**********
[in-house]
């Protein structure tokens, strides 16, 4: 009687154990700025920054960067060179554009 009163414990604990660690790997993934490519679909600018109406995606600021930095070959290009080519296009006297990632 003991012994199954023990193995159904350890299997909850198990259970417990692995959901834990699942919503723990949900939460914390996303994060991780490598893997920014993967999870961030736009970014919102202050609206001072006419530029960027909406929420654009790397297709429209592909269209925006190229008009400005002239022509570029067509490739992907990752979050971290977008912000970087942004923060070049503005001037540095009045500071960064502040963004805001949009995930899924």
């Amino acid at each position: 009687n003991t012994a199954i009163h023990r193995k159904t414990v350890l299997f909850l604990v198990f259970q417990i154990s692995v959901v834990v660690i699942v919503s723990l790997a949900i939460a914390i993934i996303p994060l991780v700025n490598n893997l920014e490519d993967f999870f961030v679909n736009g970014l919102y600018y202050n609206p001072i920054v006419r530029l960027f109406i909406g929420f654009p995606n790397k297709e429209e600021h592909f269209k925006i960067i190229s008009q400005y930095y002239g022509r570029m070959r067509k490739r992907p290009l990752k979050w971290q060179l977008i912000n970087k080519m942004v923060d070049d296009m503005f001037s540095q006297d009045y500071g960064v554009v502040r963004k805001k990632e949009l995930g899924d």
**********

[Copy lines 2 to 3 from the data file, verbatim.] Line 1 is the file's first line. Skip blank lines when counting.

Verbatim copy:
């Protein structure tokens, strides 16, 4: 009687154990700025920054960067060179554009 009163414990604990660690790997993934490519679909600018109406995606600021930095070959290009080519296009006297990632 003991012994199954023990193995159904350890299997909850198990259970417990692995959901834990699942919503723990949900939460914390996303994060991780490598893997920014993967999870961030736009970014919102202050609206001072006419530029960027909406929420654009790397297709429209592909269209925006190229008009400005002239022509570029067509490739992907990752979050971290977008912000970087942004923060070049503005001037540095009045500071960064502040963004805001949009995930899924």
């Amino acid at each position: 009687n003991t012994a199954i009163h023990r193995k159904t414990v350890l299997f909850l604990v198990f259970q417990i154990s692995v959901v834990v660690i699942v919503s723990l790997a949900i939460a914390i993934i996303p994060l991780v700025n490598n893997l920014e490519d993967f999870f961030v679909n736009g970014l919102y600018y202050n609206p001072i920054v006419r530029l960027f109406i909406g929420f654009p995606n790397k297709e429209e600021h592909f269209k925006i960067i190229s008009q400005y930095y002239g022509r570029m070959r067509k490739r992907p290009l990752k979050w971290q060179l977008i912000n970087k080519m942004v923060d070049d296009m503005f001037s540095q006297d009045y500071g960064v554009v502040r963004k805001k990632e949009l995930g899924d």